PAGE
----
“I sent a soil sample to a laboratory in the United States that worked with Dr. Kawabe for analysis. He looked at the results, deduced what was lacking at our farm, and set up a fertilization plan. In our case, we didn’t have enough calcium and magnesium. After going through the annual process, the soil started to soften, and you could see the change in the pastures.”
Another Gift of Pasturage
Restoring the soil balance improved the grass. Better grass means cows are happier eating it, so they get healthier and give good milk. The manure from cows eating good grass is a feast for microorganisms, which work hard in turn to decompose it. That helps soften the soil and make it rich in nutrients. This, in turn, helps make even better grass with higher yields. It is easy to visualize how this leads to a virtuous cycle for the pasture.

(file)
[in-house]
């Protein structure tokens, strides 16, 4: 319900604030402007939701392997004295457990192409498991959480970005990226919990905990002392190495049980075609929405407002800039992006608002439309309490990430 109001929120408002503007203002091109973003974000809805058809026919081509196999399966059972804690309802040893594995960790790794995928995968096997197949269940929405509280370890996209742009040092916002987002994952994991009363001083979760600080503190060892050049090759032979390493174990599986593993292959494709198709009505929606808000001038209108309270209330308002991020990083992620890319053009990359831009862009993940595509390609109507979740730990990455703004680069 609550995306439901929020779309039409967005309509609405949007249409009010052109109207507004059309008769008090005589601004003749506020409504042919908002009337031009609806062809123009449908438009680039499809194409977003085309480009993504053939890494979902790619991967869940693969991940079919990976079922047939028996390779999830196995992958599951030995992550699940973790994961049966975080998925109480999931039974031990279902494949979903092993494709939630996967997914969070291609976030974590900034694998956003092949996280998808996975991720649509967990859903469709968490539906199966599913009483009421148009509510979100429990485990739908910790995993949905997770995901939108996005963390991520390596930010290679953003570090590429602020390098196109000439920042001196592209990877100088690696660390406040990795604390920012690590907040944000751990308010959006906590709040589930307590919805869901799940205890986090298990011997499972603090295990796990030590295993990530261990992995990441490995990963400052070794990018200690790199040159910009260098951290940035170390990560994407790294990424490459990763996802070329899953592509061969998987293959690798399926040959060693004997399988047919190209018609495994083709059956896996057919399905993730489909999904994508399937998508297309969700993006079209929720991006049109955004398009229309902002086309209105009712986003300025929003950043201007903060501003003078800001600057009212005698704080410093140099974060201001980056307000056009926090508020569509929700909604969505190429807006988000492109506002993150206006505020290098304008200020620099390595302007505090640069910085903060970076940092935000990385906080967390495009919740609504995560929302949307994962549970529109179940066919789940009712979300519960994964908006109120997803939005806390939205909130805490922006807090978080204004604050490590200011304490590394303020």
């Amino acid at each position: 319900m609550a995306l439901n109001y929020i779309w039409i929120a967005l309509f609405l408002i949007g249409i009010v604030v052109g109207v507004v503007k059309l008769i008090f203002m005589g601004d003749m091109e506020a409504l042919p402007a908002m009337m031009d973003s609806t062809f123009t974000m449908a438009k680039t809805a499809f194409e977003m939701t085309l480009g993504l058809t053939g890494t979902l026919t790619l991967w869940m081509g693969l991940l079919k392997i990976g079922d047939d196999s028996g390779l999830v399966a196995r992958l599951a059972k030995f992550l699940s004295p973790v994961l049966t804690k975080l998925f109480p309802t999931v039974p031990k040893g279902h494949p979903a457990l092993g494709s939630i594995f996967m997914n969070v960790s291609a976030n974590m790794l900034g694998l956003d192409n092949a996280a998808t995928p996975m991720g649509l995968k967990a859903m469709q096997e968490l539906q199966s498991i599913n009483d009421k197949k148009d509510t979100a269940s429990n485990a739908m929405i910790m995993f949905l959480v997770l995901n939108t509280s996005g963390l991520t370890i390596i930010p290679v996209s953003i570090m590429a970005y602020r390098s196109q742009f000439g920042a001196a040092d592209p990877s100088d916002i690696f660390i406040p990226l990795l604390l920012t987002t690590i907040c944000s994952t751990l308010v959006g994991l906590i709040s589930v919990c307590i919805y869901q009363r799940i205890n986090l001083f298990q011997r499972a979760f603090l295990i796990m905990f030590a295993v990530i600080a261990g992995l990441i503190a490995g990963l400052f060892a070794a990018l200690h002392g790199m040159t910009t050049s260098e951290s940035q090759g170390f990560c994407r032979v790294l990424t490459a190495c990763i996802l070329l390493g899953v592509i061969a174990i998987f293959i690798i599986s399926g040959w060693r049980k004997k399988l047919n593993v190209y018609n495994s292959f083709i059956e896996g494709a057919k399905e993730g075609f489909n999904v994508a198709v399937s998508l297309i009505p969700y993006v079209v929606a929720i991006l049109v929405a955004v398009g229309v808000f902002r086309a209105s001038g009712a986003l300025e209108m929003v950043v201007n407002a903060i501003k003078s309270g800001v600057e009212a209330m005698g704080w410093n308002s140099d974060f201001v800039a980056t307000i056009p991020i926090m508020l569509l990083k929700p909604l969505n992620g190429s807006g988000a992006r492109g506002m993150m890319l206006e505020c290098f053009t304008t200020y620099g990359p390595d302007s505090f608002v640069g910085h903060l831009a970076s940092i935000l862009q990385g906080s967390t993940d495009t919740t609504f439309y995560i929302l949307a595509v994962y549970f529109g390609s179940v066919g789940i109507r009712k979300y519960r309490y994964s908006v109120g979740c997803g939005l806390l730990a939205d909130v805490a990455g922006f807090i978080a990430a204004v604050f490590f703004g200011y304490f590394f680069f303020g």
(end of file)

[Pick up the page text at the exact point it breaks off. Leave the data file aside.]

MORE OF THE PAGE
Naturally, Shinmura had tried special pasture fertilizer from JA, the main domestic agricultural cooperative, and commercial companies, but they were all uniform packages composed of nitrogen, phosphorous, and potassium, and so do not reflect variations in soil quality. Using them would result in temporary grass growth but did not help improve the ecosystem within the soil, and over time could actually reduce productivity.
The soil class around Shinmura’s farm is moist volcanic soil. This tends to be calcium poor, and if it also sits within Hokkaidō’s unique peatlands it is usually deficient in phosphorous due to its tendency to fix phosphoric acids. From the start, much of Hokkaidō’s soil is what is called tokushu dojō, or “problem soil.” This refers to three types of poor soil that interfere in improving crop yields: heavy clay, volcanic soil (with volcanic ash), and peat soil. You could say that the history of Hokkaidō has been built on constant improvements made to overcome this handicap.
Shinmura’s efforts are clearly reflected in the quality of his farm’s milk. Pasturage has also had the financial benefit of reducing the expense of buying feed. He says it has had another surprising benefit: “Enclosures require someone to look after the cattle around the clock, but letting the cattle roam means they look after themselves, so there’s less workload on people.”